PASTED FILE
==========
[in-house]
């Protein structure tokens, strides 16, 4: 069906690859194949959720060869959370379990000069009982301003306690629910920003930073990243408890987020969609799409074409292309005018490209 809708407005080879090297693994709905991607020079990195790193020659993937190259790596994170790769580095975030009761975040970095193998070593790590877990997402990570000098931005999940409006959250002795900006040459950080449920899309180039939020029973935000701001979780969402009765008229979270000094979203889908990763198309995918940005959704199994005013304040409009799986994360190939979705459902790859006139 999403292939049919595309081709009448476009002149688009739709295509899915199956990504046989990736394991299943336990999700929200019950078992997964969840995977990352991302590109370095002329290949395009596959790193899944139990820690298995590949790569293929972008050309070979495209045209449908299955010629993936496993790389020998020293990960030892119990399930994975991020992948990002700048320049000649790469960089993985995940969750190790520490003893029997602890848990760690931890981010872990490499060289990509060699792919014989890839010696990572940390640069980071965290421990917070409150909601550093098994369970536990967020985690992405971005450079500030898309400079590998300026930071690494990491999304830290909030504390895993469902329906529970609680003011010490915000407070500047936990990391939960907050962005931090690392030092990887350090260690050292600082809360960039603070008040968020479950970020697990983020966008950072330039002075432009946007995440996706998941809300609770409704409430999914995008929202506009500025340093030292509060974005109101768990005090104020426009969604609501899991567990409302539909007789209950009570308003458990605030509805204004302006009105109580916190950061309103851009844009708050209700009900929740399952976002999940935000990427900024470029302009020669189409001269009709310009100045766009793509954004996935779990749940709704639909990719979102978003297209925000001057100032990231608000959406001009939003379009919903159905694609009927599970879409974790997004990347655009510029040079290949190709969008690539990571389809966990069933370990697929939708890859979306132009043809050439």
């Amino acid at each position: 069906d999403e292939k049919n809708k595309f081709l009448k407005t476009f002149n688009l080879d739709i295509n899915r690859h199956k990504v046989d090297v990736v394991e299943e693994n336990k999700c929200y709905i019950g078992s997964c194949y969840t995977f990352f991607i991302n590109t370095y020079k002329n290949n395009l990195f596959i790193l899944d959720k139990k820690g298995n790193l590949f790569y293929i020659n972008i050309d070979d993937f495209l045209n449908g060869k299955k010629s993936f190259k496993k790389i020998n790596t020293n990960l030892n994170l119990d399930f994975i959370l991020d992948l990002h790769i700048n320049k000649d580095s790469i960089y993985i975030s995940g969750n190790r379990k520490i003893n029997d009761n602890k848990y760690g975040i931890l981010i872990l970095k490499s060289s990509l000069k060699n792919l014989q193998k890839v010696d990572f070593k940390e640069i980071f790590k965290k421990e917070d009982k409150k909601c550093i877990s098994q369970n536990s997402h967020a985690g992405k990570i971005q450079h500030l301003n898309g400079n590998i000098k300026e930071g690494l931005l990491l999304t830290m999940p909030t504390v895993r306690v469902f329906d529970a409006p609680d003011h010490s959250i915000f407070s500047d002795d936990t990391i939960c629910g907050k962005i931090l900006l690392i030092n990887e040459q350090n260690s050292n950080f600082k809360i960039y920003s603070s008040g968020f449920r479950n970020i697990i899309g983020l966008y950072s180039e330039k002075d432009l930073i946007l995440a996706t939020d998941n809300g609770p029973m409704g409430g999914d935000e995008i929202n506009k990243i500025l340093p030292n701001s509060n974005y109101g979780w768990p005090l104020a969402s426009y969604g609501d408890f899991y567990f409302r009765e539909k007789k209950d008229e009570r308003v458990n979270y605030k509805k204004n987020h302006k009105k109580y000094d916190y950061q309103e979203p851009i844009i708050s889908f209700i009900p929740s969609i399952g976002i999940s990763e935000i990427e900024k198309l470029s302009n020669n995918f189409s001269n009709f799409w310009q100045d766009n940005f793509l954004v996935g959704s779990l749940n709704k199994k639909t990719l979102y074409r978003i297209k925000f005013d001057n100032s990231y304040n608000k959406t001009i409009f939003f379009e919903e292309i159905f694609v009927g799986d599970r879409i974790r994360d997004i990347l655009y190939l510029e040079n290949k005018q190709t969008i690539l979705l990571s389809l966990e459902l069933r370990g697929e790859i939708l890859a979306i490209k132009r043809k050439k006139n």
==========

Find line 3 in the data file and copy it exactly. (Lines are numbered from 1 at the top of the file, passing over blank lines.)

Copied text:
């Amino acid at each position: 069906d999403e292939k049919n809708k595309f081709l009448k407005t476009f002149n688009l080879d739709i295509n899915r690859h199956k990504v046989d090297v990736v394991e299943e693994n336990k999700c929200y709905i019950g078992s997964c194949y969840t995977f990352f991607i991302n590109t370095y020079k002329n290949n395009l990195f596959i790193l899944d959720k139990k820690g298995n790193l590949f790569y293929i020659n972008i050309d070979d993937f495209l045209n449908g060869k299955k010629s993936f190259k496993k790389i020998n790596t020293n990960l030892n994170l119990d399930f994975i959370l991020d992948l990002h790769i700048n320049k000649d580095s790469i960089y993985i975030s995940g969750n190790r379990k520490i003893n029997d009761n602890k848990y760690g975040i931890l981010i872990l970095k490499s060289s990509l000069k060699n792919l014989q193998k890839v010696d990572f070593k940390e640069i980071f790590k965290k421990e917070d009982k409150k909601c550093i877990s098994q369970n536990s997402h967020a985690g992405k990570i971005q450079h500030l301003n898309g400079n590998i000098k300026e930071g690494l931005l990491l999304t830290m999940p909030t504390v895993r306690v469902f329906d529970a409006p609680d003011h010490s959250i915000f407070s500047d002795d936990t990391i939960c629910g907050k962005i931090l900006l690392i030092n990887e040459q350090n260690s050292n950080f600082k809360i960039y920003s603070s008040g968020f449920r479950n970020i697990i899309g983020l966008y950072s180039e330039k002075d432009l930073i946007l995440a996706t939020d998941n809300g609770p029973m409704g409430g999914d935000e995008i929202n506009k990243i500025l340093p030292n701001s509060n974005y109101g979780w768990p005090l104020a969402s426009y969604g609501d408890f899991y567990f409302r009765e539909k007789k209950d008229e009570r308003v458990n979270y605030k509805k204004n987020h302006k009105k109580y000094d916190y950061q309103e979203p851009i844009i708050s889908f209700i009900p929740s969609i399952g976002i999940s990763e935000i990427e900024k198309l470029s302009n020669n995918f189409s001269n009709f799409w310009q100045d766009n940005f793509l954004v996935g959704s779990l749940n709704k199994k639909t990719l979102y074409r978003i297209k925000f005013d001057n100032s990231y304040n608000k959406t001009i409009f939003f379009e919903e292309i159905f694609v009927g799986d599970r879409i974790r994360d997004i990347l655009y190939l510029e040079n290949k005018q190709t969008i690539l979705l990571s389809l966990e459902l069933r370990g697929e790859i939708l890859a979306i490209k132009r043809k050439k006139n």